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I read about a new programming language called Wyvern that's being funded by the U.S. National Security Agency. What is Wyvern and how does it work? Is it a viable alternative for my developers, even if the NSA funded it?
Vulnerabilities in Web applications caused by coding errors and bugs are the bane of network administrators and security teams everywhere. Many applications are inherently weak and open to attack, negating the large amounts of time and resources spent trying to maintain robust network defenses to protect critical resources and data.
As Web and mobile applications continue to grow in complexity, the problem of insecure code that can be exploited by would-be attackers is getting worse. According to Steve McConnell, author of Code Complete, software development projects that reach 512,000 lines of code or more can see four to 100 coding errors per 1,000 lines of code. A typical Web application utilizes multiple languages such as Java, HTML, PHP, Python, CSS, third-party libraries and components and so on, and there are few developers that know or understand how to use each of them without introducing any security vulnerabilities. As a result, developers tend to use a general-purpose programming language such as PHP to write the bulk of their code and end up writing awkward and potentially insecure workarounds; SQL queries, for example, are often constructed by concatenating strings to build database commands which can be exploited for malicious purposes.
To tackle this problem and help developers write more secure code, computer scientists at Carnegie Mellon University are developing a programming language called Wyvern which aims to provide a way to safely use multiple programming languages within the same program. By enabling programmers to use the language most appropriate for each task (such as SQL for querying databases or HTML and CSS for constructing webpages), program code should be less vulnerable to attack.
Wyvern acts as a host language that enables developers to import any five programming languages for use on a software project as a native extension. Wyvern understands and identifies these sublanguages by context and allows programmers to create literals of a given type. So, for example, a SQL query type literal will be dealt with in SQL code rather than as a string of text that needs to be parsed by a special function. This introduction of type-specific languages will prevent many errors that currently go unnoticed or unflagged during checks, and will also prevent code compilation from becoming security vulnerabilities. It will go a long way to combatting injection attacks in particular. Wyvern project developers also want to add architectural control as a feature of the language to help ensure that all developers follow any required security practices.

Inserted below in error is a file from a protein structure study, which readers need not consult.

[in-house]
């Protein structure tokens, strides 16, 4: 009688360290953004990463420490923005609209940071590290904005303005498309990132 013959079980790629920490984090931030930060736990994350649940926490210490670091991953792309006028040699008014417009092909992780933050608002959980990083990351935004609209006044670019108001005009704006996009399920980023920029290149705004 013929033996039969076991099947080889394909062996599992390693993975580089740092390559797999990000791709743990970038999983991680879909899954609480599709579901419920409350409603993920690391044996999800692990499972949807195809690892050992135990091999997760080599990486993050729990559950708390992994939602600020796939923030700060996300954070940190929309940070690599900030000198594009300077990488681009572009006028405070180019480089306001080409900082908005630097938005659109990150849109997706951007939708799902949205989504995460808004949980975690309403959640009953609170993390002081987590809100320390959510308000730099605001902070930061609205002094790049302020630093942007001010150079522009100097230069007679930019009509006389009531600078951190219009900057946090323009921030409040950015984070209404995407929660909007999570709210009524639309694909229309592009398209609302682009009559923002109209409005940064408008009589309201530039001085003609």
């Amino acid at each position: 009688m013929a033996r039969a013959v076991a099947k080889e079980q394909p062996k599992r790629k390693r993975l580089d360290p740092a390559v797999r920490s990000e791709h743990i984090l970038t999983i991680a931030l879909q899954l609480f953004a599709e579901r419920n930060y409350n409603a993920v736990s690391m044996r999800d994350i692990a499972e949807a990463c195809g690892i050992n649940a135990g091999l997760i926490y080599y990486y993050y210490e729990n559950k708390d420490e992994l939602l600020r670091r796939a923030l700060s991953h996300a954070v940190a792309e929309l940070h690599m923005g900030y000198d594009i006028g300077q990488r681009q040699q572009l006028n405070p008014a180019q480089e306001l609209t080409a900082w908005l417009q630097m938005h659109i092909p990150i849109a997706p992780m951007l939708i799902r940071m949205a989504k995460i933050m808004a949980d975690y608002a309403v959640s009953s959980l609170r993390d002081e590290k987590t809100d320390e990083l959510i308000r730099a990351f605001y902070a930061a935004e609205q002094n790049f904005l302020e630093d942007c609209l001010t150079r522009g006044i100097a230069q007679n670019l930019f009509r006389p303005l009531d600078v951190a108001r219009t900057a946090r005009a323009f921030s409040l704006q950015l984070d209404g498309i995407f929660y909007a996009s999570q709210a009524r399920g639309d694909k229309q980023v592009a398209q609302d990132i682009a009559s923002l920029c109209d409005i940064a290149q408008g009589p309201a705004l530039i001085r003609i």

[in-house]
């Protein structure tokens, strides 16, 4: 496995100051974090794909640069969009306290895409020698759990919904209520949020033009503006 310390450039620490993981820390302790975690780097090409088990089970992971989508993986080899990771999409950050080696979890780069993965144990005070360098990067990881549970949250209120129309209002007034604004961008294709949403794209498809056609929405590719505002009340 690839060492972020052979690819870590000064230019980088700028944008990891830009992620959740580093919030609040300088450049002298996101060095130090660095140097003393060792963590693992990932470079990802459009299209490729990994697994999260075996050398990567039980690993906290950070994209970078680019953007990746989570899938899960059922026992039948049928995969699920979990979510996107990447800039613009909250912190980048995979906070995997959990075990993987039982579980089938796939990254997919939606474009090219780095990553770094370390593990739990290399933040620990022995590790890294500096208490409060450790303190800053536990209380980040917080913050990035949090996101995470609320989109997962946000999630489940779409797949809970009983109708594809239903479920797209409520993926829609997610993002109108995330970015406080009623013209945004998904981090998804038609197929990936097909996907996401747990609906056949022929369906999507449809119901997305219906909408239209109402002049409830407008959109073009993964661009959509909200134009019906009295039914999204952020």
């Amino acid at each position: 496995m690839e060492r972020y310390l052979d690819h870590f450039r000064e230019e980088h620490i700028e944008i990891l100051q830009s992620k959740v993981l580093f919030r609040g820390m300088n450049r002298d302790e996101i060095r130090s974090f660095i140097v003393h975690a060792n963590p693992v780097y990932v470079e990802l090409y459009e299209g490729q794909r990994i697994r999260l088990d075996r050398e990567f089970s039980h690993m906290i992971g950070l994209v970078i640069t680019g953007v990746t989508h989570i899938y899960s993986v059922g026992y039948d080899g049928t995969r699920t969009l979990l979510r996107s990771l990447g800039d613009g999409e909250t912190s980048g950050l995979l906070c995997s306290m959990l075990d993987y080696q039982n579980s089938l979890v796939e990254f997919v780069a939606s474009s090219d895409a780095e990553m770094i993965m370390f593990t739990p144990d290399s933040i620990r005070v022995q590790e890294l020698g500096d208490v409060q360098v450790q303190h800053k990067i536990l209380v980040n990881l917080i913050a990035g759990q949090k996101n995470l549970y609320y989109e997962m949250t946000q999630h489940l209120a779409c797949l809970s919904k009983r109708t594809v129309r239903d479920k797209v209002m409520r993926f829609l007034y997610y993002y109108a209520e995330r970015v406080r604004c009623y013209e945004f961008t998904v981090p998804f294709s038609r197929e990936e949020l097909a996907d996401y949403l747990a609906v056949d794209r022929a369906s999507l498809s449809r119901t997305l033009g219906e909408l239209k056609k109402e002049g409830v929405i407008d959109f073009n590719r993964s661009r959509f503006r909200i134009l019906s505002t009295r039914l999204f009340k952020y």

Wyvern is funded by the NSA under its Science of Security Initiative and will be distributed under a GPLv2 license. While having the NSA behind it may be reason enough for many to not use it, if Wyvern solves part of the problem of writing secure code quickly, it may well be adopted by a broad range of developer communities.
However, note that it's not the only project to tackle the issue of meta-programming and code parsing across languages -- others include JetBrains Meta Programming System, Joose and Spoofax. Yet Wyvern's creators believe it offers the best balance between composability and expressiveness as it enables a broad range of embedded languages to be used more, or less, freely.
Wyvern isn't ready yet for general use, and many features aren't fully developed. While it may help developers make fewer mistakes, they still need to understand how to write secure code. Java, for example, provides type and memory safety, yet poorly written Java code has been responsible for plenty of data breaches.
Hopefully Wyvern won't become another source of vulnerabilities because developers don't have time to learn how to use yet another language and set of tools.
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